Waste Matter: Potatoes, Thing-Power and Biosociality

Main Article Content

Gay Hawkins
Emily Potter


The problem with not seeing waste as matter is that cultural frames, from moralism to green ideology, reduce it to an effect of human action and manipulation. If waste is ‘socially constructed’, if it is merely a product of human action and classification then its easy to imagine a future where new ecological practices render it redundant. It’s also easy to use waste to reveal the logic or illogic of a culture, to diagnose the social through the textualisation of garbage. But in the demand to show how waste is just an effect of cultural practices—from environmental ethics to consumer capitalism—the active connections between humans and wasted material in which both are produced are hard to see. The action seems to flow all one way. Waste is reduced to a product of historically variable human practices. It becomes a slave to the vagaries of desire, and its ‘material recalcitrance’, to use Jane Bennett’s term, is denied.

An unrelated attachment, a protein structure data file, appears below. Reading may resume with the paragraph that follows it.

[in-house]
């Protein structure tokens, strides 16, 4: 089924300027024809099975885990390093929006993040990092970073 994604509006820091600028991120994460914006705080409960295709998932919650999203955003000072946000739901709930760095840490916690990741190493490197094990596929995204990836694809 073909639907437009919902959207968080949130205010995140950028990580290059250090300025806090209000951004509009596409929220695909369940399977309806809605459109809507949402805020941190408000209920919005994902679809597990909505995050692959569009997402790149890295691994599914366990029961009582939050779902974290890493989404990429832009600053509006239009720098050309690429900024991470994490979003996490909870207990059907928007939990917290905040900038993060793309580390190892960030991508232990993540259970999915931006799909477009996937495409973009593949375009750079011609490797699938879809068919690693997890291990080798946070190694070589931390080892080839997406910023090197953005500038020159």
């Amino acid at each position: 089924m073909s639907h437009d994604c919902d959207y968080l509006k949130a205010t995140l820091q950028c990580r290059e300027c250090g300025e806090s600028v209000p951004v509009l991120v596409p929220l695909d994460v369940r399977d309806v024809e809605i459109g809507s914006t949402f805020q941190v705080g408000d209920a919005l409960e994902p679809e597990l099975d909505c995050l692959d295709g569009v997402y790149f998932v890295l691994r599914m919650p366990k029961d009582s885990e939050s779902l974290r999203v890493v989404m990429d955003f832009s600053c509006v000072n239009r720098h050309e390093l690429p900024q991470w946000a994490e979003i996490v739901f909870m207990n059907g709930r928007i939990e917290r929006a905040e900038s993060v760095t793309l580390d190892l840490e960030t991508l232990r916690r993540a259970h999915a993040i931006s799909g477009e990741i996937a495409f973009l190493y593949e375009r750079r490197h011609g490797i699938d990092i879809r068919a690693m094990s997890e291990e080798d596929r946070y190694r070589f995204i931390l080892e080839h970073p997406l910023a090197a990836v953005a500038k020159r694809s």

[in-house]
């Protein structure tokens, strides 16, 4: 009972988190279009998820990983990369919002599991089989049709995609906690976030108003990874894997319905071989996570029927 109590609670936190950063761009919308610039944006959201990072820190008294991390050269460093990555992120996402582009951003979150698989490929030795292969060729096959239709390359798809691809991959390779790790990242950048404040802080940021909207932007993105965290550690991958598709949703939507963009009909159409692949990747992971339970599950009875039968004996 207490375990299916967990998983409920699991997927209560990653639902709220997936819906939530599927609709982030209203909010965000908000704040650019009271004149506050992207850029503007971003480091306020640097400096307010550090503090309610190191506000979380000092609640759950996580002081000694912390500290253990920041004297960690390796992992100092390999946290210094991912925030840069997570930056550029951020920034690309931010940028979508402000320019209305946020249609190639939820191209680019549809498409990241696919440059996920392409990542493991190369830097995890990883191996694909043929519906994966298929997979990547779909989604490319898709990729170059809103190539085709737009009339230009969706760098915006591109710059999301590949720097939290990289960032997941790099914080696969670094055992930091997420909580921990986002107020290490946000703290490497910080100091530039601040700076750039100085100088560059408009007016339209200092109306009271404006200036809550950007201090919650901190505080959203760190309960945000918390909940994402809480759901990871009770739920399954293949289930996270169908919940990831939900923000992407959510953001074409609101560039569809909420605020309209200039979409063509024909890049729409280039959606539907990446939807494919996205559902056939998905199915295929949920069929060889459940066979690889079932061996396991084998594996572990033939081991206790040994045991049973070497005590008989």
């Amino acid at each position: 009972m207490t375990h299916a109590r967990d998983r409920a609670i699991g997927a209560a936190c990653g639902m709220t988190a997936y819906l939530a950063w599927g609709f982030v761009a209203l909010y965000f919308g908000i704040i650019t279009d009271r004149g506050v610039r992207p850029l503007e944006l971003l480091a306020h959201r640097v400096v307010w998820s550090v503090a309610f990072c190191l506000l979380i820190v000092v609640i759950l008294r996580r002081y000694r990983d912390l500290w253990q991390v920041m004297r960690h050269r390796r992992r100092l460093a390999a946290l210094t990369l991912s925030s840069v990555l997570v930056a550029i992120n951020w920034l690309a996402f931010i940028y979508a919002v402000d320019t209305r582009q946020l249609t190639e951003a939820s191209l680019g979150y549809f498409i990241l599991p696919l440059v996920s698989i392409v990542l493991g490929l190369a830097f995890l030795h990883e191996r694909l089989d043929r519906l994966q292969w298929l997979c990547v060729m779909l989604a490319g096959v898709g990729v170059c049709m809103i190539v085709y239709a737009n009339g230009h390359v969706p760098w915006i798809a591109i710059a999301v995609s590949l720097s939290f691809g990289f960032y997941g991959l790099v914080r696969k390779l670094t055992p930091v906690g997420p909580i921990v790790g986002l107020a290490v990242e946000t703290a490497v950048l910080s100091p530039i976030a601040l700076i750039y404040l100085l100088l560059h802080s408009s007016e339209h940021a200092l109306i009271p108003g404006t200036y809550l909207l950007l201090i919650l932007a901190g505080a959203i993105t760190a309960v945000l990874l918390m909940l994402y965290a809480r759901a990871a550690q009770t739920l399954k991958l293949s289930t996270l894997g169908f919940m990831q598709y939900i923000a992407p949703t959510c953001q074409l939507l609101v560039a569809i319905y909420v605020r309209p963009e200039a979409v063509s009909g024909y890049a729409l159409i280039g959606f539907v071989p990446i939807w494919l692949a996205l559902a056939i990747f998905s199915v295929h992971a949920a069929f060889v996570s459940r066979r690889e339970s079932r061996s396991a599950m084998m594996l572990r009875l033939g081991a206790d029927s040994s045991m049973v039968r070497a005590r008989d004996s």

Yet surely what worries us most about waste is its material recalcitrance, its lingering presence, its capacity to suddenly capture our attention and unsettle us with its biological or thing-power.

Article Details

Ecologies and Environments (Peer Reviewed)
Author Biographies

Gay Hawkins, University of New South Wales

GAY HAWKINS teaches in the School of Media, Film and Theatre, University of NSW.

Emily Potter, University of Melbourne

EMILY POTTER is an ARC postdoctoral research fellow in the Faculty of Architecture, Building and Planning, University of Melbourne.